In Yangon, the price of increasingly scarce water has shot up by more than 500 percent, and rice and oil jumped by 60 percent over the last three days, the Danish Red Cross said.

The U.N. has grown increasingly critical of Myanmar's refusal to let in foreign aid workers who could assess the extent of the disaster with the junta apparently overwhelmed. None of the 10 visa applications submitted by the WFP has been approved.

"The frustration caused by what appears to be a paperwork delay is unprecedented in modern humanitarian relief efforts," Risley said. "It's astonishing."

The junta said in a statement today it was grateful to the international community for its assistance &

which has included 11 chartered planes loaded with aid supplies &

but the best way to help was just to send in material rather than personnel.

Andrew Brookes, an aerospace specialist at the IISS, an independent think tank, said Myanmar has about 15 transport planes but most are small jets not adequate to carry hundreds of tons of supplies. The country has fewer than 40 helicopters and only a fraction may be operational, he said.

"Even if they were all serviceable it's not even a drop in the ocean. The task is so awesome it would phase even a sophisticated force like the British, French or Germans," Brookes said.

It is not clear how much of aid has been delivered to the victims in the Irrawaddy delta.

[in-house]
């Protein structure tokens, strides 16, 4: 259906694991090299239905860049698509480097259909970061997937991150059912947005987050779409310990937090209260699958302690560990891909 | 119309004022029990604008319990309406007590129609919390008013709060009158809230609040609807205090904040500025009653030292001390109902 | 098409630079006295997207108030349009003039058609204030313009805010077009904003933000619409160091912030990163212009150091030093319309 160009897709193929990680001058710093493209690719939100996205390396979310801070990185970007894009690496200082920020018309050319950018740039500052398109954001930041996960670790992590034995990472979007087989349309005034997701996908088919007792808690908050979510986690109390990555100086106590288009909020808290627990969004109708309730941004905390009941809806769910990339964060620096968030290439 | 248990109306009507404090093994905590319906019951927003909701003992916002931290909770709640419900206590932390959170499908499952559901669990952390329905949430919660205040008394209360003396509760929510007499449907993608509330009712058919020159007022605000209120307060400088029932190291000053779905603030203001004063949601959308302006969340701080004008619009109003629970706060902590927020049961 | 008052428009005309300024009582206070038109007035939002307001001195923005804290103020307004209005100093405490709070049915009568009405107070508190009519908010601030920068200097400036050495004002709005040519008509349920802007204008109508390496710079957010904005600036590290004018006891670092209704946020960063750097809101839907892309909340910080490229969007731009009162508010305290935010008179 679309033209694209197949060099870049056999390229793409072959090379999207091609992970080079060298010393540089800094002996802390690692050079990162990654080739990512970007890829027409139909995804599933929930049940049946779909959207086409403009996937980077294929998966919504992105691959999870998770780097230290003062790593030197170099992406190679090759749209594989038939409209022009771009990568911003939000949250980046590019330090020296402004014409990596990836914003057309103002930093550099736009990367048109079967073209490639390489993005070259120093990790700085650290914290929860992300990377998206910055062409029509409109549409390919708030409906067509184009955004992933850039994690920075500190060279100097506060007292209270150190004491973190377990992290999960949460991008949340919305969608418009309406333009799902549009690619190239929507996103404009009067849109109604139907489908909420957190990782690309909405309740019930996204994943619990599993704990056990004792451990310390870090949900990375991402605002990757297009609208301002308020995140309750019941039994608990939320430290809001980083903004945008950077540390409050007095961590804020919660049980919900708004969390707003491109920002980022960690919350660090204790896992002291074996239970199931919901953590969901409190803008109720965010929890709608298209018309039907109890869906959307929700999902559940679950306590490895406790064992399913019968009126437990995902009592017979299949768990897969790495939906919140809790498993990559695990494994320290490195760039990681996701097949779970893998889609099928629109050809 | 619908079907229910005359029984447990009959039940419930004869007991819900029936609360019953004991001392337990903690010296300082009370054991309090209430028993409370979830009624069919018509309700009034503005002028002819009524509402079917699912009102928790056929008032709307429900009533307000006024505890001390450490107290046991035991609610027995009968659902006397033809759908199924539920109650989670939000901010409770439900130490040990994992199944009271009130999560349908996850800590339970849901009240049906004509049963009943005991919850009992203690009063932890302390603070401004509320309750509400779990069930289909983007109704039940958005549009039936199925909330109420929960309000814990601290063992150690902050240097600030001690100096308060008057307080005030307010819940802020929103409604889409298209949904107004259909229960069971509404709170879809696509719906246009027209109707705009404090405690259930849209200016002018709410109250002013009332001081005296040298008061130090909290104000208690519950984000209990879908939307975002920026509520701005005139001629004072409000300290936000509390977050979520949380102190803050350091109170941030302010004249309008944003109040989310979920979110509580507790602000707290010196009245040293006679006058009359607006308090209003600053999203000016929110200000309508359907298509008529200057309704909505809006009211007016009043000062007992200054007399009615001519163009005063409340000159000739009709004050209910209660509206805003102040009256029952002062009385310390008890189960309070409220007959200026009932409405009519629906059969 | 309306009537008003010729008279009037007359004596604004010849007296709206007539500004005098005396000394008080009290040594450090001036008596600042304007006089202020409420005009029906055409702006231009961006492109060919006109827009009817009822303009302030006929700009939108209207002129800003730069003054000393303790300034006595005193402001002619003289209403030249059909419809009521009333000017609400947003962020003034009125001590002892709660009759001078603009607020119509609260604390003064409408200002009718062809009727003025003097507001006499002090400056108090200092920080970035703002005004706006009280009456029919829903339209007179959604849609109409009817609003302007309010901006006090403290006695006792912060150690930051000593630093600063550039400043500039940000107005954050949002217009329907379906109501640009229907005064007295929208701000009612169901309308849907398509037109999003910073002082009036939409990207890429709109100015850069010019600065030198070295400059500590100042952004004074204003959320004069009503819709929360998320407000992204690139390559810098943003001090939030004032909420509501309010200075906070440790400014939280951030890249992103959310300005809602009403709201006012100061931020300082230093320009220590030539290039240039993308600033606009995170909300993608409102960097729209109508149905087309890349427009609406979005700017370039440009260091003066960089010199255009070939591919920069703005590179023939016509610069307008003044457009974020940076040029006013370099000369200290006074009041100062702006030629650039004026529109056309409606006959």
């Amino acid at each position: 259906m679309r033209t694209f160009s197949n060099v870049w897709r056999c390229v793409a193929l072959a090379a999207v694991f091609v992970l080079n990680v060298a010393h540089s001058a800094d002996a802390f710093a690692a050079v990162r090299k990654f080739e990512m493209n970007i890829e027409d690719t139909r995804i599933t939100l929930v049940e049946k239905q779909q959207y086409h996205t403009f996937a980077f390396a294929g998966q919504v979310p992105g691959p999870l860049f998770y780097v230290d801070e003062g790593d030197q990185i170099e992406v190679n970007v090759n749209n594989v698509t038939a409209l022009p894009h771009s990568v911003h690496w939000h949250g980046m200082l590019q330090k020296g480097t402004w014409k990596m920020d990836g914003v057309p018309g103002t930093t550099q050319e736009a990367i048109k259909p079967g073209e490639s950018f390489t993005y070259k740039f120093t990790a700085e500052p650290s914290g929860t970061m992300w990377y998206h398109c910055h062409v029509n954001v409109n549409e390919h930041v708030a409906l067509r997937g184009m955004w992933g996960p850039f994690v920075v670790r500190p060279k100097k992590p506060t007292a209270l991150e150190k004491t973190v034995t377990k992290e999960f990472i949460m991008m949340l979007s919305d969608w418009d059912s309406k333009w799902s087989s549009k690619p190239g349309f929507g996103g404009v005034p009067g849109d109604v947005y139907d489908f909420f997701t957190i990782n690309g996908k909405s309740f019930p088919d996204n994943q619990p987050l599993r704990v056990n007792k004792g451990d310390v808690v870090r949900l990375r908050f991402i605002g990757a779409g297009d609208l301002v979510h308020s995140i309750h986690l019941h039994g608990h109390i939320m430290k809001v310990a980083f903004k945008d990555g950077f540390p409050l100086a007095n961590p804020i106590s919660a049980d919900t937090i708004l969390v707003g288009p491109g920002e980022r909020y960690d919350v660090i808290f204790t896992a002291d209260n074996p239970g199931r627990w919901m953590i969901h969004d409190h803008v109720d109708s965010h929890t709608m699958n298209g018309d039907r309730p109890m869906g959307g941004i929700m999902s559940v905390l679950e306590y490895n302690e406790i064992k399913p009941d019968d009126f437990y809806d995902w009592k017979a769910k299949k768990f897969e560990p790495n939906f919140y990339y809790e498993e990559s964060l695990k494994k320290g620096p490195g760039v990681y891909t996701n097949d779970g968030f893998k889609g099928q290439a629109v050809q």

"Believe me, the government will not allow outsiders to go into the devastated area," said Yangon food shop owner Joseph Kyaw.

"The government only cares about its own stability. They don't care about the plight of the people," he said.

Three Red Cross aid flights loaded with shelter kits and other emergency supplies landed in Myanmar today without incident.

"We are not experiencing any problems getting in (unlike) the United Nations," Danish Red Cross spokesman Hans Beck Gregersen said.

One relief flight was sent back after landing in Yangon on Thursday because it carried a search-and-rescue team and media representatives who had not received permission to enter the country, the junta said. It did not give details, but said the plane had flown in from Qatar.

According to state media, 23,335 people died and 37,019 are missing from Cyclone Nargis. Shari Villarosa, who heads the United States Embassy in Yangon, said the number of dead could eventually exceed 100,000 because of illnesses.

Grim assessments were made about what lies ahead. The aid group Action Against Hunger noted that the delta region is known as the country's granary, and the cyclone hit before the harvest.

"If the harvest has been destroyed this will have a devastating impact on food security in Myanmar," the group said.

The U.N. was putting together an urgent appeal to fund aid efforts over the next six months. Spokeswoman Elisabeth Byrs told reporters that the exact amount of the appeal would be specified later today.

The International Organization for Migration says it is asking for $8 million as part of the appeal. The U.N. refugee agency says it needs $6 million to fund the immediate shelter and household needs of 250,000 people.

France was sending a navy ship loaded with 1,500 tons of humanitarian aid to Myanmar, President Nicolas Sarkozy's office said today.

Private donations also were flowing to aid organizations, including a luxury river cruise liner donated by a British travel company to transport relief and 25,000 shoes sent by a U.S.-based group.